(6) Ariya Iddhi:
When ariyas (Noble Ones) desire to contemplate on loathsome objects as though they were unloathsome or on unloathsome objects as though they were loathsome, they can do so. Such power of ariya to contemplate on any object in whatever way they wish is called ‘Ariya Iddhi (Power of Noble Ones.)
(7) Kammavipākaja Iddhi:
Creatures like birds fly in the sky. To possess that ability to fly they do not have to make any special effort in the present life. It is a result of what they did in past existences. Devas, Brahmās, the first inhabitants of the world and Vinipatika asuras have also the ability to move about in space. The power to perform such feats is Kammavipākaja Iddhi.
(8) Puññavanta Iddhi:
Cakkavattis (Universal Monarchs) and the like can travel in space. They can do so because they have accumulated merits for themselves. Those who accompany the Universal Monarch in his aerial travels can do so because they are associated with the monarch who is the real possessor of merits. The riches and luxuries that belonged to such wealthy persons as Jotika, Jatila. Ghosaka, Mendaka and others are also Puññavanta Iddhi.
(The difference between Kammavipākaja Iddhi and Puññavanta Iddhi is this: Kammavipākaja Iddhi is the power not due to one’s deeds done in the present life but due to one’s deeds done in the past;it accompanies one’s birth. Puññavanta Iddhi is due not only to one’s past deeds but also due to one’s present efforts made in support of those deeds. It does not accompany one’s birth; it becomes full and operative only when supported by one’s deeds of the present life. To illustrate: To Cakkavatti, the Treasure of Wheel does not arise at his birth. It arises only when he has observed certain precepts and fulfilled special duties of a Universal Monarch. So this particular power is due not entirely to one’s past deeds but also due to one’s present supporting efforts.)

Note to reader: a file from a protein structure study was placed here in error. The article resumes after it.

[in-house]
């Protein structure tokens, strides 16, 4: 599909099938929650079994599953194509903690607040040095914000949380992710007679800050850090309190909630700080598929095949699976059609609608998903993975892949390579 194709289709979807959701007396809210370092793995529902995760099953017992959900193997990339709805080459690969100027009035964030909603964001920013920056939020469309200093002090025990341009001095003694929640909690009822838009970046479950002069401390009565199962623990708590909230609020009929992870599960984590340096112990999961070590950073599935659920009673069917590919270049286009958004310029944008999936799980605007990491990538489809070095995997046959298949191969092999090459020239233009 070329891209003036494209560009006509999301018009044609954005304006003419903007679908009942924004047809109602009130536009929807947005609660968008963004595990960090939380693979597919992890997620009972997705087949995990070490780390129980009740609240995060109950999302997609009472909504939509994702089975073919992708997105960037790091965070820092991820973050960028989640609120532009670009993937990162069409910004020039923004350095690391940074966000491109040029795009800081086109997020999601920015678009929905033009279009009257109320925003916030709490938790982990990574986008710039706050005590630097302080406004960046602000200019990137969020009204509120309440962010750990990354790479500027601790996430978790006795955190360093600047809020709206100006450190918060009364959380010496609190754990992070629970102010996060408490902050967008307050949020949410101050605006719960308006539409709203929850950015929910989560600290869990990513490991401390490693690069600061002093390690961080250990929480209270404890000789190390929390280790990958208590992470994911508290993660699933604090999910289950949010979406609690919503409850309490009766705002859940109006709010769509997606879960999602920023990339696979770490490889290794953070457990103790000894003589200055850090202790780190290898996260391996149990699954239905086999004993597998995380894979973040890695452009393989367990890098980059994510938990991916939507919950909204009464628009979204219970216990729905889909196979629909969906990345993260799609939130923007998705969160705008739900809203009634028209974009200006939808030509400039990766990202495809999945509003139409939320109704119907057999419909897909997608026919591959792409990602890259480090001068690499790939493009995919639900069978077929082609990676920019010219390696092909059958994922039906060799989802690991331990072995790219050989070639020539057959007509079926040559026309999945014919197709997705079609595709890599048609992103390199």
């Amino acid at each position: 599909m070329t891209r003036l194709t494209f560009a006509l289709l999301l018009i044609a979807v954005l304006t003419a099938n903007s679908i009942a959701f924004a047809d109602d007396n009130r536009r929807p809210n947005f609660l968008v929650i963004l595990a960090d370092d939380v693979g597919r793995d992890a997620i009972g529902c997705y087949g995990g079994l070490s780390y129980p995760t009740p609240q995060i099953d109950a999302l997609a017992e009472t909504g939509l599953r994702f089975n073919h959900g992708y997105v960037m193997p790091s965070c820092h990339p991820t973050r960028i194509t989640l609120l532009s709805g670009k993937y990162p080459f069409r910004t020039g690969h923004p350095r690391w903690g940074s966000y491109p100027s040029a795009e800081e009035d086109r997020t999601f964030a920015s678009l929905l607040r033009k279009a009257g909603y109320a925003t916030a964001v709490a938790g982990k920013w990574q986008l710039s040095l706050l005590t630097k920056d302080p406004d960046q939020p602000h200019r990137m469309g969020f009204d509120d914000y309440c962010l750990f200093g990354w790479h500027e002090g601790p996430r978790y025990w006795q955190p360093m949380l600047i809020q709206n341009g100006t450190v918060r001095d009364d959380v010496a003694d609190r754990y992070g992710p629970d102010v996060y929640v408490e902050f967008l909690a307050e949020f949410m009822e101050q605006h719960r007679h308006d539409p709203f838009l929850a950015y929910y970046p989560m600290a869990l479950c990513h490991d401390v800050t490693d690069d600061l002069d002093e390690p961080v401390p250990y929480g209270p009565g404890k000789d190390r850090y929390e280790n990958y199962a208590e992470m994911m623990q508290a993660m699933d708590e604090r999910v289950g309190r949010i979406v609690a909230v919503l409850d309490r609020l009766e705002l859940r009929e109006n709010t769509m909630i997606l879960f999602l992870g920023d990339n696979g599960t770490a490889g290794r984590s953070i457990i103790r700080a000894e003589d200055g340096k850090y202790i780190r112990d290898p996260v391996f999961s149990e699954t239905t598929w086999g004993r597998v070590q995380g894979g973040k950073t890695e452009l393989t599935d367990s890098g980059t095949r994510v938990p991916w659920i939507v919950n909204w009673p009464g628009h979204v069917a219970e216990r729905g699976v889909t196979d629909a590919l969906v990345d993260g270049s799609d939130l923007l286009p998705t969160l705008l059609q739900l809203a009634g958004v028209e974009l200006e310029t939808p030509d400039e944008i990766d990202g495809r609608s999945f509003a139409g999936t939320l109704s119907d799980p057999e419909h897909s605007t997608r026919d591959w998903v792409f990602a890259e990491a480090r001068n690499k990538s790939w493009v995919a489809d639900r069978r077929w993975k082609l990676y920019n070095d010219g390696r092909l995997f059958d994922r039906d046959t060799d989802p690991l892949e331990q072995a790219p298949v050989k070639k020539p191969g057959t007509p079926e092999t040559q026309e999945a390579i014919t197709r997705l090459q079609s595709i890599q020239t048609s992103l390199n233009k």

(9) Vijjāmaya Iddhi:
(10) Sammāpayoga Iddhi:
the power that accrues from various accomplishments. (The scope covered by this iddhi is vast. The Path and Fruition that are attained as a result of proper endeavours is the highest form of Sammapayoga Iddhi. In short, all accomplishments that result from learning arts and crafts, the three Vedas, the three Piṭakas or (to say the least,) from agricultural activities, such as ploughing, sowing, etc. are all Sammapayoga Iddhi.)
Epilogue: Of these ten iddhis, the first, Adhitthāna Iddhi, is the power of resolution to project images of oneself by the hundred or by the thousand, such as the power possessed by the Venerable Cūla Pathaka and others. Ordinary people who are not possessors of such power make similar resolutions; but because they lack the basic factor of jhāna or samādhi, they do not realize what they have resolved; on the other hand, possessors of such power have their resolution fulfilled because their jhāna or samādhi is strong enough to help them.